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Biography
Susan Graham is one of the world's foremost opera and recital stars, a compelling and versatile singing actress. Celebrated as an expert in French music, Ms. Graham has been honored by the French government as a "Commandeur dans l'ordre des Arts et des Lettres". This season, she performs a variety of repertoire in many different countries, beginning with Berlioz in Brazil, Uruguay, and Argentina. She performs Mozart and Berlioz at the Metropolitan Opera, Bernstein and Rorem at Carnegie Hall, and Massenet in Munich and Paris. Ms. Graham hosts the fourth annual Opera News Awards in New York, performs at the famed Prague Spring Festival, and closes her season with recitals in Berlin, Copenhagen, London, Vienna, and Brussels. She sings her first Metropolitan Opera performances as Elvira in Mozart's Don Giovanni, and is Marguérite in the Met's debut staging of Berlioz's Damnation de Faust. At Carnegie Hall, she sings "Arias and Barcarolles" in the citywide Leonard Bernstein Festival and later participates in the gala honoring Marilyn Horne's 75th birthday. Berg's Seven Early Songs are on her St. Louis program; Mozart arias are scheduled for Salzburg, and she sings newly-orchestrated songs by Ned Rorem with Orpheus Chamber Orchestra.

Ms. Graham, a leading participant in the international Christoph Willibald Gluck opera revival, has sung the title role of Iphigénie en Tauride in a new production staged for her by the Metropolitan Opera, and at Lyric Opera of Chicago, San Francisco Opera, and the Royal Opera House Covent Garden. The Chicago Tribune wrote: "Graham put her own stamp on the part, bringing both nobility and vibrant vocal beauty to her affecting performance."

At home and abroad, Susan Graham has sung leading roles from the 17th to 20th centuries in the great opera houses of the world, including Milan's La Scala, the Royal Opera House Covent Garden, Vienna State Opera, Opéra National de Paris, Dresden's Semperoper, and the Salzburg Festival, and she has appeared with most of the world's leading conductors and orchestras. Dubbed "America's favorite mezzo" by Gramophone magazine, the Grammy Award-winning mezzo captivates audiences with her expressive voice, tall and graceful stature, and engaging acting ability in both comedy and tragedy.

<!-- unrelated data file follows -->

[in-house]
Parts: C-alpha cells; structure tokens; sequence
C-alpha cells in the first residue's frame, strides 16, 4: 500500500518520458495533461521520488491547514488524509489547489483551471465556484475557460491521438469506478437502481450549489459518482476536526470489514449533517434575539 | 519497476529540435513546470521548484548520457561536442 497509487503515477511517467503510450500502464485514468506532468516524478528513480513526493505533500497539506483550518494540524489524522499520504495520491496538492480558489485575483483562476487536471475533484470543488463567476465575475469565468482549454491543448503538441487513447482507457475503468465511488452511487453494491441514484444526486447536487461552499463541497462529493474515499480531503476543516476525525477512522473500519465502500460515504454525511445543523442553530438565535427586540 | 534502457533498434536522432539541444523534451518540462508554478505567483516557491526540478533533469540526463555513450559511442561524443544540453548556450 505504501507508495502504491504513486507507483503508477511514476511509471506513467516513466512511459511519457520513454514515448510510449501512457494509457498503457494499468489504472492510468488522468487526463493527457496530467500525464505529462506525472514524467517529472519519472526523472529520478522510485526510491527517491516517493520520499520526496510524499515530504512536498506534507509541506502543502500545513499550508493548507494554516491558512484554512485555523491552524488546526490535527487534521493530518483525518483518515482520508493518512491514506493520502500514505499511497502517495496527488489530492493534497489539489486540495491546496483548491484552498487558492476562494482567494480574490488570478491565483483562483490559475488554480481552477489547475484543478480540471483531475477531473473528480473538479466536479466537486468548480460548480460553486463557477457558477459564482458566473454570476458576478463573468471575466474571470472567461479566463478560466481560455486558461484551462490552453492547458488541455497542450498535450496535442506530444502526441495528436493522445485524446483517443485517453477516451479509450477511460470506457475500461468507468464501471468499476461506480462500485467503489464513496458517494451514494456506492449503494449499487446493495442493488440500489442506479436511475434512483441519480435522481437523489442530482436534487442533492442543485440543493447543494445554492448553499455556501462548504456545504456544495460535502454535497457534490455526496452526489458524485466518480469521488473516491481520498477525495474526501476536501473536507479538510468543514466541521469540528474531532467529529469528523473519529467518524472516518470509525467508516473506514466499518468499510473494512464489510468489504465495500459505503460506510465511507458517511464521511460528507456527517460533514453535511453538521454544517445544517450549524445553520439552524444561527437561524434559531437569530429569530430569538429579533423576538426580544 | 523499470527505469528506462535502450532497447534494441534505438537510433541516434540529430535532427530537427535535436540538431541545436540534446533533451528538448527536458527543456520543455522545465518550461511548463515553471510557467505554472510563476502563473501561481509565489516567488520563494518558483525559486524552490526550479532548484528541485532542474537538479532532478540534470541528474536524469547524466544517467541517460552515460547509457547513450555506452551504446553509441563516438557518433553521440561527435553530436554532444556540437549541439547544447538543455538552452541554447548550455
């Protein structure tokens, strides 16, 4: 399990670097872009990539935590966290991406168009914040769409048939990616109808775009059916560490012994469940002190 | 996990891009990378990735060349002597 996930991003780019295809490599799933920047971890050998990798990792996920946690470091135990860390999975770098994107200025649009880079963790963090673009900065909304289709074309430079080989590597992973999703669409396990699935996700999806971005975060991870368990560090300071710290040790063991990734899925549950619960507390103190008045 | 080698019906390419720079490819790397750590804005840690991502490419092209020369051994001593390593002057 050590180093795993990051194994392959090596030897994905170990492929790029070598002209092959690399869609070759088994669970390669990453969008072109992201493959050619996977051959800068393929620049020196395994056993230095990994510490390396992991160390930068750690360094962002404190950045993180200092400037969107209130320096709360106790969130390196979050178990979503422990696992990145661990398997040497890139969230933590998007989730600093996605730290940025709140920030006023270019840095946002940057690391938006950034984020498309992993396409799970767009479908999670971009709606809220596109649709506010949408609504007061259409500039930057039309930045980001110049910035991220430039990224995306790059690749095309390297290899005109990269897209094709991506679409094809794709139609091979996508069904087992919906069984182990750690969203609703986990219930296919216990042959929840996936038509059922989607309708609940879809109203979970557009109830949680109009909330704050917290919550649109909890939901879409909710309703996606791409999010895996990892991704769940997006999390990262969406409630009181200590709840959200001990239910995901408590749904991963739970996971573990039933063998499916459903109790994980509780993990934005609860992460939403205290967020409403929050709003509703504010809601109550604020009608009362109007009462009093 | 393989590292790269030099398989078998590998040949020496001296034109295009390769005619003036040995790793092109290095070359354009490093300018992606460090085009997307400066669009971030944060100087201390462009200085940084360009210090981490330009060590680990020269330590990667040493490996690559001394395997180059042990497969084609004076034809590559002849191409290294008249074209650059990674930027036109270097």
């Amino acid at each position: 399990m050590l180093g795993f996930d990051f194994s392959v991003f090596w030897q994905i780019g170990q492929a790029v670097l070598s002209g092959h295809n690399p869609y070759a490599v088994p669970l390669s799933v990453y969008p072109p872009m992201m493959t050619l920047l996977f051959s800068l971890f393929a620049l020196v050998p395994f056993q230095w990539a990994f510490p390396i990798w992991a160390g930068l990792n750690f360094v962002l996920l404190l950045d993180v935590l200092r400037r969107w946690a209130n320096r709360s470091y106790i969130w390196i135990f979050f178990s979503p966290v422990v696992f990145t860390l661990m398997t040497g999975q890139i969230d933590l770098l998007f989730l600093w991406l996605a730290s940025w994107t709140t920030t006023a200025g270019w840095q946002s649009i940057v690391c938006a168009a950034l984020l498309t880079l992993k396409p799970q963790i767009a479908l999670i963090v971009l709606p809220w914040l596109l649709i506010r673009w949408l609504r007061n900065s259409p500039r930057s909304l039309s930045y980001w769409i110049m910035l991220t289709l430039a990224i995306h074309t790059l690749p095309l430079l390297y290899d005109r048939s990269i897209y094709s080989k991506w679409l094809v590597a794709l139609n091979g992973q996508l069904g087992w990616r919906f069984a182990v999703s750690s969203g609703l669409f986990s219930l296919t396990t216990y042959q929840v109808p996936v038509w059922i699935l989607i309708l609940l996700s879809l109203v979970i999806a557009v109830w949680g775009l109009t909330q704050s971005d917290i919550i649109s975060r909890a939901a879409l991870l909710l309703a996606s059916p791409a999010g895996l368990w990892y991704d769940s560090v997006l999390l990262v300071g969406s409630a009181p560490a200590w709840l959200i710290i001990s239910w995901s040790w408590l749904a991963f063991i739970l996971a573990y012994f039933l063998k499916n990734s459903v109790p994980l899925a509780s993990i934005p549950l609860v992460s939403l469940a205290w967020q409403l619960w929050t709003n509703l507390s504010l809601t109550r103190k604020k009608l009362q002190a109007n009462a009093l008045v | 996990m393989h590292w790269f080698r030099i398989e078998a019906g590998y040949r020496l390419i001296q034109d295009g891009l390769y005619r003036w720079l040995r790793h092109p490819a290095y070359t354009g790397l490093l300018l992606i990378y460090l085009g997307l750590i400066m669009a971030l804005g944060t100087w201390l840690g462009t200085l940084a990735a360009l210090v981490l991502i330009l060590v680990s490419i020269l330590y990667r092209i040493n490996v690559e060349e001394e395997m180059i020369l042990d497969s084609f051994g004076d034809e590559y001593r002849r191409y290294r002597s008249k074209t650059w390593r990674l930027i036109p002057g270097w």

Last season at the Metropolitan Opera, Susan Graham performed not only Iphigénie but also Mozart's Sesto in La clemenza di Tito, and sang recitals in London, Madrid, Amsterdam, and Paris with her frequent collaborator, pianist Malcolm Martineau. Her season finale, with San Francisco Opera as Handel's Ariodante, prompted unanimous praise, including a San Francisco Chronicle tribute: "Susan Graham added one more entry to her long list of triumphs with the company, turning in a performance marked by nobility and technical bravura."

Ms. Graham created the part of Sister Helen Prejean in Jake Heggie's Dead Man Walking for San Francisco Opera, and created leading roles in two Metropolitan Opera world premieres - An American Tragedy by Tobias Picker, and John Harbison's Great Gatsby.

Susan Graham releases two new recordings this season: Un frisson français, with Malcolm Martineau, which surveys a century of French song; and her famous interpretation of La mort de Cléopatre by Hector Berlioz, recorded with the Berlin Philharmonic and Sir Simon Rattle, which is released by EMI Classics. Earlier solo CDs include "Poèmes de l'amour", with Ravel's Shéhérazade and Chausson's Poème de l'amour et de la mer. Among her numerous solo recitals and complete opera recordings, her disc of Charles Ives songs with Pierre-Laurent Aimard won a Grammy, and she received both a Grammy nomination and France's Maria Callas award for her Dido in Purcell's Dido and Aeneas. The New York Times review stated: "Ms. Graham ... paints Dido as passionate from the start. 'When I am laid in earth' is as wrenching an account as you'll find on disc."

Ms. Graham's complete opera recordings range from Handel's Alcina and Gluck's Iphigénie en Tauride to Barber's Vanessa and Heggie's Dead Man Walking. After a performance of Berlioz's Les Troyans conducted by Sir John Eliot Gardiner at the Paris Châtelet, and recorded live for DVD, the Gramophone found Ms. Graham's Dido "moving and intense [;] ... strongly acted and magnificently sung."

Born in New Mexico and raised in Texas, Susan Graham studied at Texas Tech University and the Manhattan School of Music, which also awarded her an honorary Doctor of Music degree in 2008. She won the Metropolitan Opera National Council Auditions and the Schwabacher Award from San Francisco Opera's Merola Program, as well as a Career Grant from the Richard Tucker Music Foundation. Ms. Graham was Musical America's 2004 Vocalist of the Year and, in 2006, her home town of Midland, Texas, declared September 5th "Susan Graham Day".
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